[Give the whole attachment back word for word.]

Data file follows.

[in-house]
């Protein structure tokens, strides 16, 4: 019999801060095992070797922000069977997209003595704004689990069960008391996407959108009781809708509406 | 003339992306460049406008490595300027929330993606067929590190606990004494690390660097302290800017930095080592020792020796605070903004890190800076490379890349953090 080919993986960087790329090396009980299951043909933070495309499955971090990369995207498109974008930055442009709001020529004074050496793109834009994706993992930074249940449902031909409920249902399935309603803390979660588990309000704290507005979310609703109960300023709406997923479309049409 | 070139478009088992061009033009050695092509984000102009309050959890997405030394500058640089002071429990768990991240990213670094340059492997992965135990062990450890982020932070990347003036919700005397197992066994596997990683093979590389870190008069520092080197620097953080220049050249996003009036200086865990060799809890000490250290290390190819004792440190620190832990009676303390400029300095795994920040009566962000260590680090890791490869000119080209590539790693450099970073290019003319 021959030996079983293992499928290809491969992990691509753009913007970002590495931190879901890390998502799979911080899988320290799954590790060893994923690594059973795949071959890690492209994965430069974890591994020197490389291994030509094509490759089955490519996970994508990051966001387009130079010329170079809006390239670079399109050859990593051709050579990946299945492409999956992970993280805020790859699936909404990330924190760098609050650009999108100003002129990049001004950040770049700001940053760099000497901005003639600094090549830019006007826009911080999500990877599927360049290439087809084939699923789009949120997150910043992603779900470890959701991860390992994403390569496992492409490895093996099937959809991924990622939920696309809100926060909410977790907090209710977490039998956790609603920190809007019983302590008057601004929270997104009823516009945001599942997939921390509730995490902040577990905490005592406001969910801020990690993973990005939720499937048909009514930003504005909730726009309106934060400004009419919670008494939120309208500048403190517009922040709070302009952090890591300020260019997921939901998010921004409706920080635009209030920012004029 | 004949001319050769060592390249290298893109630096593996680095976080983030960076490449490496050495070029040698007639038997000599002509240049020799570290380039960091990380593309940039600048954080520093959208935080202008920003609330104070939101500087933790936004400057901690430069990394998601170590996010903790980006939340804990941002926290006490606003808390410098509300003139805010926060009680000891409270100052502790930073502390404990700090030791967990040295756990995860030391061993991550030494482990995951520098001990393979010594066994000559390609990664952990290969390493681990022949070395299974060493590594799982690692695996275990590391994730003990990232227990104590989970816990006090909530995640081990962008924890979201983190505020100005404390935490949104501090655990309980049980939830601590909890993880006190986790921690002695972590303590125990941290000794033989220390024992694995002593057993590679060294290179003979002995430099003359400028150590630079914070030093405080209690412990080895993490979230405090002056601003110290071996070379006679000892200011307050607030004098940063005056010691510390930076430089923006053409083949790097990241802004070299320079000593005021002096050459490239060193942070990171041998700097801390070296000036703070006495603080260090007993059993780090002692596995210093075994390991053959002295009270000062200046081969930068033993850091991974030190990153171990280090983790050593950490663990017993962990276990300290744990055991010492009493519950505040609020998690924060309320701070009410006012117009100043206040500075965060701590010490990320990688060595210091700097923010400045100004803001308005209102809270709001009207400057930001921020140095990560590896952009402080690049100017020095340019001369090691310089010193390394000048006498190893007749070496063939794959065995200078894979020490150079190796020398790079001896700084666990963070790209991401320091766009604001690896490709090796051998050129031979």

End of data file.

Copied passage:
[in-house]
């Protein structure tokens, strides 16, 4: 019999801060095992070797922000069977997209003595704004689990069960008391996407959108009781809708509406 | 003339992306460049406008490595300027929330993606067929590190606990004494690390660097302290800017930095080592020792020796605070903004890190800076490379890349953090 080919993986960087790329090396009980299951043909933070495309499955971090990369995207498109974008930055442009709001020529004074050496793109834009994706993992930074249940449902031909409920249902399935309603803390979660588990309000704290507005979310609703109960300023709406997923479309049409 | 070139478009088992061009033009050695092509984000102009309050959890997405030394500058640089002071429990768990991240990213670094340059492997992965135990062990450890982020932070990347003036919700005397197992066994596997990683093979590389870190008069520092080197620097953080220049050249996003009036200086865990060799809890000490250290290390190819004792440190620190832990009676303390400029300095795994920040009566962000260590680090890791490869000119080209590539790693450099970073290019003319 021959030996079983293992499928290809491969992990691509753009913007970002590495931190879901890390998502799979911080899988320290799954590790060893994923690594059973795949071959890690492209994965430069974890591994020197490389291994030509094509490759089955490519996970994508990051966001387009130079010329170079809006390239670079399109050859990593051709050579990946299945492409999956992970993280805020790859699936909404990330924190760098609050650009999108100003002129990049001004950040770049700001940053760099000497901005003639600094090549830019006007826009911080999500990877599927360049290439087809084939699923789009949120997150910043992603779900470890959701991860390992994403390569496992492409490895093996099937959809991924990622939920696309809100926060909410977790907090209710977490039998956790609603920190809007019983302590008057601004929270997104009823516009945001599942997939921390509730995490902040577990905490005592406001969910801020990690993973990005939720499937048909009514930003504005909730726009309106934060400004009419919670008494939120309208500048403190517009922040709070302009952090890591300020260019997921939901998010921004409706920080635009209030920012004029 | 004949001319050769060592390249290298893109630096593996680095976080983030960076490449490496050495070029040698007639038997000599002509240049020799570290380039960091990380593309940039600048954080520093959208935080202008920003609330104070939101500087933790936004400057901690430069990394998601170590996010903790980006939340804990941002926290006490606003808390410098509300003139805010926060009680000891409270100052502790930073502390404990700090030791967990040295756990995860030391061993991550030494482990995951520098001990393979010594066994000559390609990664952990290969390493681990022949070395299974060493590594799982690692695996275990590391994730003990990232227990104590989970816990006090909530995640081990962008924890979201983190505020100005404390935490949104501090655990309980049980939830601590909890993880006190986790921690002695972590303590125990941290000794033989220390024992694995002593057993590679060294290179003979002995430099003359400028150590630079914070030093405080209690412990080895993490979230405090002056601003110290071996070379006679000892200011307050607030004098940063005056010691510390930076430089923006053409083949790097990241802004070299320079000593005021002096050459490239060193942070990171041998700097801390070296000036703070006495603080260090007993059993780090002692596995210093075994390991053959002295009270000062200046081969930068033993850091991974030190990153171990280090983790050593950490663990017993962990276990300290744990055991010492009493519950505040609020998690924060309320701070009410006012117009100043206040500075965060701590010490990320990688060595210091700097923010400045100004803001308005209102809270709001009207400057930001921020140095990560590896952009402080690049100017020095340019001369090691310089010193390394000048006498190893007749070496063939794959065995200078894979020490150079190796020398790079001896700084666990963070790209991401320091766009604001690896490709090796051998050129031979």